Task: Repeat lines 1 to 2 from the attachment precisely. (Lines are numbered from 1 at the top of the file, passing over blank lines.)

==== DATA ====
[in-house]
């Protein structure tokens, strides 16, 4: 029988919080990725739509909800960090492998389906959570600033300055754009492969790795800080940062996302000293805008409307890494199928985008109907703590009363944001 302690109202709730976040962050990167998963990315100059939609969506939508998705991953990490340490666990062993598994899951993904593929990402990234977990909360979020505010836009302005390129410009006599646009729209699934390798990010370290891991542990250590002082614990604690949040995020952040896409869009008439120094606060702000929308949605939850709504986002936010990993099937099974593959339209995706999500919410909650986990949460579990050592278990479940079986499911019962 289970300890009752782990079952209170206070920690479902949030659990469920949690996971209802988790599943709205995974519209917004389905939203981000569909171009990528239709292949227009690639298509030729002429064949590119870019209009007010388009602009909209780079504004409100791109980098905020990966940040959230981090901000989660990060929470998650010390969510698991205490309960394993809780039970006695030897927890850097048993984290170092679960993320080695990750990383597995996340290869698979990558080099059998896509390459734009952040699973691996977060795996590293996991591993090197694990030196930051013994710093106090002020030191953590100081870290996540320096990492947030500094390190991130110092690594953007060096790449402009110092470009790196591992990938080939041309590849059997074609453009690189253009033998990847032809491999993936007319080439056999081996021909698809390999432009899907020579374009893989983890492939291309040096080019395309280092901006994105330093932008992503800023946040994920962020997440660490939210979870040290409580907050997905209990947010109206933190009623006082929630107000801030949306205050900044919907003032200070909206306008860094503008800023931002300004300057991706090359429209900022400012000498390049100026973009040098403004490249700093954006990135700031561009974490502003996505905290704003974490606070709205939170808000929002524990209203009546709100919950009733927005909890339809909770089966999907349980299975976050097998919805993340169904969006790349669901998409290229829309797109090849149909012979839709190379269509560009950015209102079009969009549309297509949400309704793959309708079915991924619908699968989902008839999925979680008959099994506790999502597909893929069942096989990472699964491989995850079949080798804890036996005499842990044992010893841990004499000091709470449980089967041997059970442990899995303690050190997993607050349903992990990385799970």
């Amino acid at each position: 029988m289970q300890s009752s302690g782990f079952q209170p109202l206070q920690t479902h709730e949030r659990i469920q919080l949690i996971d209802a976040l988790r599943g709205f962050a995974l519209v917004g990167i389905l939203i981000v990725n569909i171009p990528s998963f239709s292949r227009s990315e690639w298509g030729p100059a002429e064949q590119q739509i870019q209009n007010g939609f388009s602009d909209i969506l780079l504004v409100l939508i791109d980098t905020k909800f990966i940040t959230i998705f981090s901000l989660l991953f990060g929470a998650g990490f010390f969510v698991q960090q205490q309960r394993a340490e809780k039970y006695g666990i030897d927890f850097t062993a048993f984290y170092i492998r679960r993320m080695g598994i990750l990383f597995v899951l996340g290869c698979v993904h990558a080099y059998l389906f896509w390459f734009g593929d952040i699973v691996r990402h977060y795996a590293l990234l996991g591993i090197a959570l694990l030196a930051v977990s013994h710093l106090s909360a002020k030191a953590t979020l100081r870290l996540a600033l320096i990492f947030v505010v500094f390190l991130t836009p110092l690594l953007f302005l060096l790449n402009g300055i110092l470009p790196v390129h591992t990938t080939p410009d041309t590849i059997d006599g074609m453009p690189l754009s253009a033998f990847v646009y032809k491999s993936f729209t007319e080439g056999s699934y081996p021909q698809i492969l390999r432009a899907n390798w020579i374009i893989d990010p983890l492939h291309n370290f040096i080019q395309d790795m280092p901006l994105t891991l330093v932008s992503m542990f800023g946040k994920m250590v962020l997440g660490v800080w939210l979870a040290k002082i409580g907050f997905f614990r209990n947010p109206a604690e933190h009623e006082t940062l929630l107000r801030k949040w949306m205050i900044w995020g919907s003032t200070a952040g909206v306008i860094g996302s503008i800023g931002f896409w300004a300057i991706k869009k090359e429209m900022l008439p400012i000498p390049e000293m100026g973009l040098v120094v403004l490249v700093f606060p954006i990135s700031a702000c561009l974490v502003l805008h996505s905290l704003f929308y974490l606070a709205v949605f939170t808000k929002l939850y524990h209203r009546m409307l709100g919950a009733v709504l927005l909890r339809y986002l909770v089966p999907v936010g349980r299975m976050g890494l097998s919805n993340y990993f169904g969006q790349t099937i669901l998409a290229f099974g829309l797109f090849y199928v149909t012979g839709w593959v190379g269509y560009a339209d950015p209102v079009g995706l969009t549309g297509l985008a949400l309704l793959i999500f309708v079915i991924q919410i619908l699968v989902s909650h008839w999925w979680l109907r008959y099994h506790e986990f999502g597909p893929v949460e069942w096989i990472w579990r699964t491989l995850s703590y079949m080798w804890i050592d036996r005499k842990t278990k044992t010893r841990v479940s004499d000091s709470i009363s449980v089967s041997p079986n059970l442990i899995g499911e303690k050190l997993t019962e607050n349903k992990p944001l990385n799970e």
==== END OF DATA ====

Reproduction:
[in-house]
């Protein structure tokens, strides 16, 4: 029988919080990725739509909800960090492998389906959570600033300055754009492969790795800080940062996302000293805008409307890494199928985008109907703590009363944001 302690109202709730976040962050990167998963990315100059939609969506939508998705991953990490340490666990062993598994899951993904593929990402990234977990909360979020505010836009302005390129410009006599646009729209699934390798990010370290891991542990250590002082614990604690949040995020952040896409869009008439120094606060702000929308949605939850709504986002936010990993099937099974593959339209995706999500919410909650986990949460579990050592278990479940079986499911019962 289970300890009752782990079952209170206070920690479902949030659990469920949690996971209802988790599943709205995974519209917004389905939203981000569909171009990528239709292949227009690639298509030729002429064949590119870019209009007010388009602009909209780079504004409100791109980098905020990966940040959230981090901000989660990060929470998650010390969510698991205490309960394993809780039970006695030897927890850097048993984290170092679960993320080695990750990383597995996340290869698979990558080099059998896509390459734009952040699973691996977060795996590293996991591993090197694990030196930051013994710093106090002020030191953590100081870290996540320096990492947030500094390190991130110092690594953007060096790449402009110092470009790196591992990938080939041309590849059997074609453009690189253009033998990847032809491999993936007319080439056999081996021909698809390999432009899907020579374009893989983890492939291309040096080019395309280092901006994105330093932008992503800023946040994920962020997440660490939210979870040290409580907050997905209990947010109206933190009623006082929630107000801030949306205050900044919907003032200070909206306008860094503008800023931002300004300057991706090359429209900022400012000498390049100026973009040098403004490249700093954006990135700031561009974490502003996505905290704003974490606070709205939170808000929002524990209203009546709100919950009733927005909890339809909770089966999907349980299975976050097998919805993340169904969006790349669901998409290229829309797109090849149909012979839709190379269509560009950015209102079009969009549309297509949400309704793959309708079915991924619908699968989902008839999925979680008959099994506790999502597909893929069942096989990472699964491989995850079949080798804890036996005499842990044992010893841990004499000091709470449980089967041997059970442990899995303690050190997993607050349903992990990385799970």